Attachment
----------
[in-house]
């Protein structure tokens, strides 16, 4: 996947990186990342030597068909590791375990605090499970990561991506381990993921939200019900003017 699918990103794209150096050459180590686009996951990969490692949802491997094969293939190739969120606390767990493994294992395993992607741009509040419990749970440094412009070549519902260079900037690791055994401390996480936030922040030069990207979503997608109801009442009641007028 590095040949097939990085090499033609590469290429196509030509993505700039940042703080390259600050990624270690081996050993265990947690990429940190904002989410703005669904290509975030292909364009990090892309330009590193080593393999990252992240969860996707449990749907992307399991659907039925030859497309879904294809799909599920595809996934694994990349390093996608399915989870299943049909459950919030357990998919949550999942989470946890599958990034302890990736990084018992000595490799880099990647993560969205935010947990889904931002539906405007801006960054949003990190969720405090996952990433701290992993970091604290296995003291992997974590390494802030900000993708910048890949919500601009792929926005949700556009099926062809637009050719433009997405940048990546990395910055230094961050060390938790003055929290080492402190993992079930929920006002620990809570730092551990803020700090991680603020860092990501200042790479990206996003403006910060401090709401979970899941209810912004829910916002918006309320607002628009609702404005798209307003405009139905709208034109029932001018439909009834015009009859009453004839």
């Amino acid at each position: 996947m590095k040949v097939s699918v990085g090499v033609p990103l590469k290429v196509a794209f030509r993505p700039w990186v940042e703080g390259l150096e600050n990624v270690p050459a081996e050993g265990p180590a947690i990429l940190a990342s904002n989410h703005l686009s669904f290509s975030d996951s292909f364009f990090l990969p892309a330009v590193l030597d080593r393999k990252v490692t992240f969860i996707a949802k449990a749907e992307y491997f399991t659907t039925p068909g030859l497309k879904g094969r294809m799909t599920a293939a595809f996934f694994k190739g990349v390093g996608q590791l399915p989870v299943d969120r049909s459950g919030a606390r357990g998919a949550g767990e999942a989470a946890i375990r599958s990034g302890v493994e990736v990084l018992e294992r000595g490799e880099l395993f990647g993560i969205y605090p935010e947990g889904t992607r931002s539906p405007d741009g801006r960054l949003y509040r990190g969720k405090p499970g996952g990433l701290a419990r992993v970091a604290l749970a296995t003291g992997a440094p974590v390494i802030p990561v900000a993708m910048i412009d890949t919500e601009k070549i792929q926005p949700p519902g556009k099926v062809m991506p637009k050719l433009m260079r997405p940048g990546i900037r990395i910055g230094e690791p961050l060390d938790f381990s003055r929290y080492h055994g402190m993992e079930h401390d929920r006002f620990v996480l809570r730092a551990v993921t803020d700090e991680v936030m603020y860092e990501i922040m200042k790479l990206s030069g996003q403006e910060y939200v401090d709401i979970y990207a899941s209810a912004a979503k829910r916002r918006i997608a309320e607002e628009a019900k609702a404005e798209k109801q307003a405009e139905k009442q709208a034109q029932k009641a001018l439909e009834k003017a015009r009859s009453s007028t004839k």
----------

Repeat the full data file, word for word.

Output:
[in-house]
């Protein structure tokens, strides 16, 4: 996947990186990342030597068909590791375990605090499970990561991506381990993921939200019900003017 699918990103794209150096050459180590686009996951990969490692949802491997094969293939190739969120606390767990493994294992395993992607741009509040419990749970440094412009070549519902260079900037690791055994401390996480936030922040030069990207979503997608109801009442009641007028 590095040949097939990085090499033609590469290429196509030509993505700039940042703080390259600050990624270690081996050993265990947690990429940190904002989410703005669904290509975030292909364009990090892309330009590193080593393999990252992240969860996707449990749907992307399991659907039925030859497309879904294809799909599920595809996934694994990349390093996608399915989870299943049909459950919030357990998919949550999942989470946890599958990034302890990736990084018992000595490799880099990647993560969205935010947990889904931002539906405007801006960054949003990190969720405090996952990433701290992993970091604290296995003291992997974590390494802030900000993708910048890949919500601009792929926005949700556009099926062809637009050719433009997405940048990546990395910055230094961050060390938790003055929290080492402190993992079930929920006002620990809570730092551990803020700090991680603020860092990501200042790479990206996003403006910060401090709401979970899941209810912004829910916002918006309320607002628009609702404005798209307003405009139905709208034109029932001018439909009834015009009859009453004839």
């Amino acid at each position: 996947m590095k040949v097939s699918v990085g090499v033609p990103l590469k290429v196509a794209f030509r993505p700039w990186v940042e703080g390259l150096e600050n990624v270690p050459a081996e050993g265990p180590a947690i990429l940190a990342s904002n989410h703005l686009s669904f290509s975030d996951s292909f364009f990090l990969p892309a330009v590193l030597d080593r393999k990252v490692t992240f969860i996707a949802k449990a749907e992307y491997f399991t659907t039925p068909g030859l497309k879904g094969r294809m799909t599920a293939a595809f996934f694994k190739g990349v390093g996608q590791l399915p989870v299943d969120r049909s459950g919030a606390r357990g998919a949550g767990e999942a989470a946890i375990r599958s990034g302890v493994e990736v990084l018992e294992r000595g490799e880099l395993f990647g993560i969205y605090p935010e947990g889904t992607r931002s539906p405007d741009g801006r960054l949003y509040r990190g969720k405090p499970g996952g990433l701290a419990r992993v970091a604290l749970a296995t003291g992997a440094p974590v390494i802030p990561v900000a993708m910048i412009d890949t919500e601009k070549i792929q926005p949700p519902g556009k099926v062809m991506p637009k050719l433009m260079r997405p940048g990546i900037r990395i910055g230094e690791p961050l060390d938790f381990s003055r929290y080492h055994g402190m993992e079930h401390d929920r006002f620990v996480l809570r730092a551990v993921t803020d700090e991680v936030m603020y860092e990501i922040m200042k790479l990206s030069g996003q403006e910060y939200v401090d709401i979970y990207a899941s209810a912004a979503k829910r916002r918006i997608a309320e607002e628009a019900k609702a404005e798209k109801q307003a405009e139905k009442q709208a034109q029932k009641a001018l439909e009834k003017a015009r009859s009453s007028t004839k």